02 March 2017

Twiggling with Sursum Corda

Holy God,
Holy and Mighty,
Holy and Immortal,
Have mercy upon us.

Recently an acquaintance wrote to me appalled by the version of Sursum Corda that her denomination is now using or permitting.  This reminded me of a similar reaction to a bit of liturgical twiggling in another denomination that I found supremely offensive ...which led me back to some old posts on Tonus  Peregrinus.  I found several posts to this blog and have cobbled them together to elaborate upon this theme. [Note: Sursum corda means Lift up your hearts.]


Am I opposed to new compositions? No. I oppose "new" for the sake of it being "new". I oppose "change" for the sake of "change".

An example of what I cannot abide:

        God is with you.
            God's with you too.
        Open your hearts to God.
            Our hearts and minds are God's.
        Give thanks to the Most High God.
            Give praise to God all the Earth.

Honestly, there are two worthy kernels in the above, but clad in its ultra-feminist avoidance of the word 'Lord' (or the masculine pronoun) it sounds more like something one would see on a bumper-sticker or a t-shirt than a sacred dialogue spoken at Holy Mass. A 'tree liturgy' perhaps...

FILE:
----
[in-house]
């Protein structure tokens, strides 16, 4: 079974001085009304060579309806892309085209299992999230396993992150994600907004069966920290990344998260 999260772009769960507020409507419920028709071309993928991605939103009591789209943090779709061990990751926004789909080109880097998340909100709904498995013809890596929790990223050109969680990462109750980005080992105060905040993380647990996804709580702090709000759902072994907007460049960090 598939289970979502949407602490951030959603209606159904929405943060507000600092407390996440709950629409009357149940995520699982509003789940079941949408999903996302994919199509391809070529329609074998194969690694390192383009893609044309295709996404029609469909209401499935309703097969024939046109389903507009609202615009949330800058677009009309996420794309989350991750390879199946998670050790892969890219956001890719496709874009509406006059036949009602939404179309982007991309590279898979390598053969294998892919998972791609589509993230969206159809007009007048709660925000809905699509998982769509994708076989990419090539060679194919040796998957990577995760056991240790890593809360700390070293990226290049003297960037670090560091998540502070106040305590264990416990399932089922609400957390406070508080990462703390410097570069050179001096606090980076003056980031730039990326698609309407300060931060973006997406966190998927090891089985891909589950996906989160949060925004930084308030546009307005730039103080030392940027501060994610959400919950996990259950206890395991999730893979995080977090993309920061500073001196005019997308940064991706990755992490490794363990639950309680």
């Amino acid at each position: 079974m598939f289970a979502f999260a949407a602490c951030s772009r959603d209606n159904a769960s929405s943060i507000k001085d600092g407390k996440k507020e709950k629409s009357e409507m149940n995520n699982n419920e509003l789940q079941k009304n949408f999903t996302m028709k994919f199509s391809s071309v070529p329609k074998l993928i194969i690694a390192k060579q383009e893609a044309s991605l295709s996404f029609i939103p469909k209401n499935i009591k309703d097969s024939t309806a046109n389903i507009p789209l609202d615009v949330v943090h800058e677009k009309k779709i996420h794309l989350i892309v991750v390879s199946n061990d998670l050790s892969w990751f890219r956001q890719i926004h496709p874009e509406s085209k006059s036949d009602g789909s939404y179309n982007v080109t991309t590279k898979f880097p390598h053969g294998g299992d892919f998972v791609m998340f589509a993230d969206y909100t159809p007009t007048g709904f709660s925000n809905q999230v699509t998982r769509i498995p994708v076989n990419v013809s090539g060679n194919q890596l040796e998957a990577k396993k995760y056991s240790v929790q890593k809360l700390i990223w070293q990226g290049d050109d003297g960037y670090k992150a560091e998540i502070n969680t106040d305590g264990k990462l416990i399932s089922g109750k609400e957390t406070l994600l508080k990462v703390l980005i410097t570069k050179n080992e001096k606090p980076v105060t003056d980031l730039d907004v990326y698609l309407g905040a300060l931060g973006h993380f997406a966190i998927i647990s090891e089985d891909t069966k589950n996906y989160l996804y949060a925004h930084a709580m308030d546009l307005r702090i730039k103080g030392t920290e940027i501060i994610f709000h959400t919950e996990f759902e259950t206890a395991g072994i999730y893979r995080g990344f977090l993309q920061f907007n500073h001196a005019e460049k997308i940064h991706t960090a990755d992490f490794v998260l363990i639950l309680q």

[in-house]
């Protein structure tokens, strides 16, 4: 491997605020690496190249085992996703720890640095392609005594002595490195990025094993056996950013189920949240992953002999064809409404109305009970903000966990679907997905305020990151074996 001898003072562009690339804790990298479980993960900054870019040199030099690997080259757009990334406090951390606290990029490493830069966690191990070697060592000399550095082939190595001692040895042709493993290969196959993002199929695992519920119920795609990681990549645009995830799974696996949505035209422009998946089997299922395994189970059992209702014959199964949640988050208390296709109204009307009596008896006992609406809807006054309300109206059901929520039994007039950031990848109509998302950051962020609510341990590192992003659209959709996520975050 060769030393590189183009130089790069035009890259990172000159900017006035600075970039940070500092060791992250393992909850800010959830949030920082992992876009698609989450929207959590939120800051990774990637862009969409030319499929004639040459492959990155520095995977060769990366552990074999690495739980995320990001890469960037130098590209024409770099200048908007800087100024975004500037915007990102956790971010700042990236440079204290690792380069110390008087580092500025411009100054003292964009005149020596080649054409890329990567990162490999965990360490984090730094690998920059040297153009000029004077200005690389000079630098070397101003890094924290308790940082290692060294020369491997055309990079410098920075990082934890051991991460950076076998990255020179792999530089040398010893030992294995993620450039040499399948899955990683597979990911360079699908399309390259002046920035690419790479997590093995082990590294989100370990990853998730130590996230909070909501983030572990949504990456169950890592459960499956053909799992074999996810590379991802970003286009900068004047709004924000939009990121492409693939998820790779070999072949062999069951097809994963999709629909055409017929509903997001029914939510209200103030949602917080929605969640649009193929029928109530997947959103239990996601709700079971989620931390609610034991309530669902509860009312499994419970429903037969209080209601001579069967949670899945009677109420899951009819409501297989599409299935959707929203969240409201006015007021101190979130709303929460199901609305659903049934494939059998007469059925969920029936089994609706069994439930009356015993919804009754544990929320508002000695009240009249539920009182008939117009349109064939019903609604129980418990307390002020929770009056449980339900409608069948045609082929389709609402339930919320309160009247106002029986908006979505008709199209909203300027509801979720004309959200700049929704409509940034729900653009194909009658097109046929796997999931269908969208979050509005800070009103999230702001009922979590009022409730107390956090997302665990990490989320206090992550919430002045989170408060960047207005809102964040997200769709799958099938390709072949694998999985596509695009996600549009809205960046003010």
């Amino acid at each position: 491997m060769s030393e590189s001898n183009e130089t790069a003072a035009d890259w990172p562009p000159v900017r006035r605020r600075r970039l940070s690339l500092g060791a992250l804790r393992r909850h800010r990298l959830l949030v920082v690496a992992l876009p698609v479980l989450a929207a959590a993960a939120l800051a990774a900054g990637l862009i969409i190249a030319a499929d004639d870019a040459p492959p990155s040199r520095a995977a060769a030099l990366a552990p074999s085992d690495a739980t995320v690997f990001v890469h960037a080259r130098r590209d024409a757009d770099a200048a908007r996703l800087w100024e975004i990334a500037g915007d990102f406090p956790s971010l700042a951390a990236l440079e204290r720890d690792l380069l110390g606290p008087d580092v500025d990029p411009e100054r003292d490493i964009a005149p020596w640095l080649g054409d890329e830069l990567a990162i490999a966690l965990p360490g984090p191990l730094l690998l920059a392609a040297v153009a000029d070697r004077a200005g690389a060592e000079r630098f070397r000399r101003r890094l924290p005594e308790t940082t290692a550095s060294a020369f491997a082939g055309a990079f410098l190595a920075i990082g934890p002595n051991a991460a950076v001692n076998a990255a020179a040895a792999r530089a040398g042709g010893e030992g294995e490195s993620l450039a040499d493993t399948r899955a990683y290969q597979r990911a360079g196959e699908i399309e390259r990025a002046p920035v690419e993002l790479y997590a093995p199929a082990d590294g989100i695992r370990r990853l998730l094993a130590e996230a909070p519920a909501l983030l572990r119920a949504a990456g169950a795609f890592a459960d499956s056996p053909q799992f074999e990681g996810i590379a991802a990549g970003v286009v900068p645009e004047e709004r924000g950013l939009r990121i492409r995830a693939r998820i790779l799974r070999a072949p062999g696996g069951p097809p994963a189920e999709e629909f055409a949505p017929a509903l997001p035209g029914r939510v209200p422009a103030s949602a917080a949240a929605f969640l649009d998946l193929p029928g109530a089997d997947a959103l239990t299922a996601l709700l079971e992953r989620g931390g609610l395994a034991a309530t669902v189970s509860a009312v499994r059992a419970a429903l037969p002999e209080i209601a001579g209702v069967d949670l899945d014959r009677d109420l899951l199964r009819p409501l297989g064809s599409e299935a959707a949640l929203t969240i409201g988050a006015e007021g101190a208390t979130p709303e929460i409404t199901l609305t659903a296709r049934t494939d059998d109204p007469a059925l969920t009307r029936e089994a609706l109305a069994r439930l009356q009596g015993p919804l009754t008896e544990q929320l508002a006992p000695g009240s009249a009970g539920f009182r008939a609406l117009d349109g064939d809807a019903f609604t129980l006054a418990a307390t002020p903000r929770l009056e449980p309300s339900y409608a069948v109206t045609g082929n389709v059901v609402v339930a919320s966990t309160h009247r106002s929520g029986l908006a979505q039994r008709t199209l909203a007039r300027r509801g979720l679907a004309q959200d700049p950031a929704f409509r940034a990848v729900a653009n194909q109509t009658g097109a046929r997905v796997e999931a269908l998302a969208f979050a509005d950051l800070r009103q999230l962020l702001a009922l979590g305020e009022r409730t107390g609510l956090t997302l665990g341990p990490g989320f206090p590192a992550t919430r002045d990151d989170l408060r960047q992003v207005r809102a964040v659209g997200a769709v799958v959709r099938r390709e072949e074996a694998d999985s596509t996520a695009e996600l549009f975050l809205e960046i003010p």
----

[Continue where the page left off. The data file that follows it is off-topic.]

What could I accept? Something Biblical, sound theological reasoning, a measure of Anglican or Eastern Orthodox provenance, and a wise sense of limiting its application. My example below meets these criteria -- if not entirely successfully -- and was meant to be employed in place of Sursum Corda during Ascensiontide and upon the Festival of the Assumption:

                   The Lord is here.
                           Our God is with us.
                   Lift your hearts to Heaven
                           where Christ the Lord doth reign.
                   All flesh shall behold his Glory.
                           All who seek shall adore his Face.